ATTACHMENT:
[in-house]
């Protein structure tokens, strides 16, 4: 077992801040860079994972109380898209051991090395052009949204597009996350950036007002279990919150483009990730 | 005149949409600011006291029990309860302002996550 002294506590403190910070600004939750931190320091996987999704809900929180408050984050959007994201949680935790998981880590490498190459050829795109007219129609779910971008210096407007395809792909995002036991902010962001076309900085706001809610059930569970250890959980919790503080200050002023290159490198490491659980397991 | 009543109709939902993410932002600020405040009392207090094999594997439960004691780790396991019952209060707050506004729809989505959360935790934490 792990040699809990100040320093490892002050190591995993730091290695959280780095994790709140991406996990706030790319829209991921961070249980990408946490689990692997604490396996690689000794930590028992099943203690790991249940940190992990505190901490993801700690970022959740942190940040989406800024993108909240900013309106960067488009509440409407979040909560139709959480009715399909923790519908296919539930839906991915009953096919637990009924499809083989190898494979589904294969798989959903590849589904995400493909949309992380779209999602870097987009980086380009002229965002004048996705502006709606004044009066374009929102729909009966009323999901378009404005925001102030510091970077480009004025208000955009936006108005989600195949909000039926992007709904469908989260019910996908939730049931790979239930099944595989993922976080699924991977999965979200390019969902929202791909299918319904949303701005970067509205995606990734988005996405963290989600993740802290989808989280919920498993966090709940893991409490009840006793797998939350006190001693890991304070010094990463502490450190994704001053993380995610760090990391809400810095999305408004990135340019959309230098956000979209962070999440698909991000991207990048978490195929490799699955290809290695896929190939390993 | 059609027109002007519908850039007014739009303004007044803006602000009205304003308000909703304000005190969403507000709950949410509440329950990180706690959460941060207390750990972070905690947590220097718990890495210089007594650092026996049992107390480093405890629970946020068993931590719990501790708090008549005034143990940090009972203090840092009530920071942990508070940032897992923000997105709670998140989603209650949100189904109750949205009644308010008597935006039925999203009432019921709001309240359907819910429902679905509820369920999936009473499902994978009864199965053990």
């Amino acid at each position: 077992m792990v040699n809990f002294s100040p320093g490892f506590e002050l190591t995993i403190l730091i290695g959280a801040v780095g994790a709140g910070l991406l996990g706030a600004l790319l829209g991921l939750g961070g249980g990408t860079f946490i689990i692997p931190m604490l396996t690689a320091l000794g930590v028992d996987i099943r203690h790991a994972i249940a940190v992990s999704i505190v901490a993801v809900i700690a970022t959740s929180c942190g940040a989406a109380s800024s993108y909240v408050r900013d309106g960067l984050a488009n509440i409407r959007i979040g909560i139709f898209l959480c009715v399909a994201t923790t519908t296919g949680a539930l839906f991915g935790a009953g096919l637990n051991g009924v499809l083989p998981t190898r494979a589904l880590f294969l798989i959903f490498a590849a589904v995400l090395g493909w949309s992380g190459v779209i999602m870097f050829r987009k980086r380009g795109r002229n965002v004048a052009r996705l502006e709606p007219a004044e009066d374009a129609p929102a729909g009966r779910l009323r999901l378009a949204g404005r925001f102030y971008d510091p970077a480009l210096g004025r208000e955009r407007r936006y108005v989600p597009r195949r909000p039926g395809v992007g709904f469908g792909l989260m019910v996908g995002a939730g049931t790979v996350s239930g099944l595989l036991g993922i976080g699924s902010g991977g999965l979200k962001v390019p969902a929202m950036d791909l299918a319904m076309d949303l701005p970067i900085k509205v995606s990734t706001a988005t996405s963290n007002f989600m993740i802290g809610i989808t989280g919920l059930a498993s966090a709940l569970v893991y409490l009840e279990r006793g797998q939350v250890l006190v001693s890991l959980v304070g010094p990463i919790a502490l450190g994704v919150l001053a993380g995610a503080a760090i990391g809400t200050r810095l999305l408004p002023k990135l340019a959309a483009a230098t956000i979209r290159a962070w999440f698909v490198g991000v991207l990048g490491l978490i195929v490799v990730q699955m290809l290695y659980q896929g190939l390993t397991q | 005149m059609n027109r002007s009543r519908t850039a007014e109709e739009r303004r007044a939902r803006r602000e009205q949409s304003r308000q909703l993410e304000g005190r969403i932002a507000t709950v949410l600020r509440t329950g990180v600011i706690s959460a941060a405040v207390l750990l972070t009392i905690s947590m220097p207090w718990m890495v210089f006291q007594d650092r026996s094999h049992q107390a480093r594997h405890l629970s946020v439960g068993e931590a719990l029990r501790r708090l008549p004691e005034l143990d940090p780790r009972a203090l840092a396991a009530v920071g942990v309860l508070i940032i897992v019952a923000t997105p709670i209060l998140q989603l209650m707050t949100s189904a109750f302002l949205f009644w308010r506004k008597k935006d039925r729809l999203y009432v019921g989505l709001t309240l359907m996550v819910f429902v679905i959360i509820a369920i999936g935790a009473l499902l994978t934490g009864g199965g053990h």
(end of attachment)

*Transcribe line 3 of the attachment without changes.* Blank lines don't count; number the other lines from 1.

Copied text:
């Amino acid at each position: 077992m792990v040699n809990f002294s100040p320093g490892f506590e002050l190591t995993i403190l730091i290695g959280a801040v780095g994790a709140g910070l991406l996990g706030a600004l790319l829209g991921l939750g961070g249980g990408t860079f946490i689990i692997p931190m604490l396996t690689a320091l000794g930590v028992d996987i099943r203690h790991a994972i249940a940190v992990s999704i505190v901490a993801v809900i700690a970022t959740s929180c942190g940040a989406a109380s800024s993108y909240v408050r900013d309106g960067l984050a488009n509440i409407r959007i979040g909560i139709f898209l959480c009715v399909a994201t923790t519908t296919g949680a539930l839906f991915g935790a009953g096919l637990n051991g009924v499809l083989p998981t190898r494979a589904l880590f294969l798989i959903f490498a590849a589904v995400l090395g493909w949309s992380g190459v779209i999602m870097f050829r987009k980086r380009g795109r002229n965002v004048a052009r996705l502006e709606p007219a004044e009066d374009a129609p929102a729909g009966r779910l009323r999901l378009a949204g404005r925001f102030y971008d510091p970077a480009l210096g004025r208000e955009r407007r936006y108005v989600p597009r195949r909000p039926g395809v992007g709904f469908g792909l989260m019910v996908g995002a939730g049931t790979v996350s239930g099944l595989l036991g993922i976080g699924s902010g991977g999965l979200k962001v390019p969902a929202m950036d791909l299918a319904m076309d949303l701005p970067i900085k509205v995606s990734t706001a988005t996405s963290n007002f989600m993740i802290g809610i989808t989280g919920l059930a498993s966090a709940l569970v893991y409490l009840e279990r006793g797998q939350v250890l006190v001693s890991l959980v304070g010094p990463i919790a502490l450190g994704v919150l001053a993380g995610a503080a760090i990391g809400t200050r810095l999305l408004p002023k990135l340019a959309a483009a230098t956000i979209r290159a962070w999440f698909v490198g991000v991207l990048g490491l978490i195929v490799v990730q699955m290809l290695y659980q896929g190939l390993t397991q | 005149m059609n027109r002007s009543r519908t850039a007014e109709e739009r303004r007044a939902r803006r602000e009205q949409s304003r308000q909703l993410e304000g005190r969403i932002a507000t709950v949410l600020r509440t329950g990180v600011i706690s959460a941060a405040v207390l750990l972070t009392i905690s947590m220097p207090w718990m890495v210089f006291q007594d650092r026996s094999h049992q107390a480093r594997h405890l629970s946020v439960g068993e931590a719990l029990r501790r708090l008549p004691e005034l143990d940090p780790r009972a203090l840092a396991a009530v920071g942990v309860l508070i940032i897992v019952a923000t997105p709670i209060l998140q989603l209650m707050t949100s189904a109750f302002l949205f009644w308010r506004k008597k935006d039925r729809l999203y009432v019921g989505l709001t309240l359907m996550v819910f429902v679905i959360i509820a369920i999936g935790a009473l499902l994978t934490g009864g199965g053990h």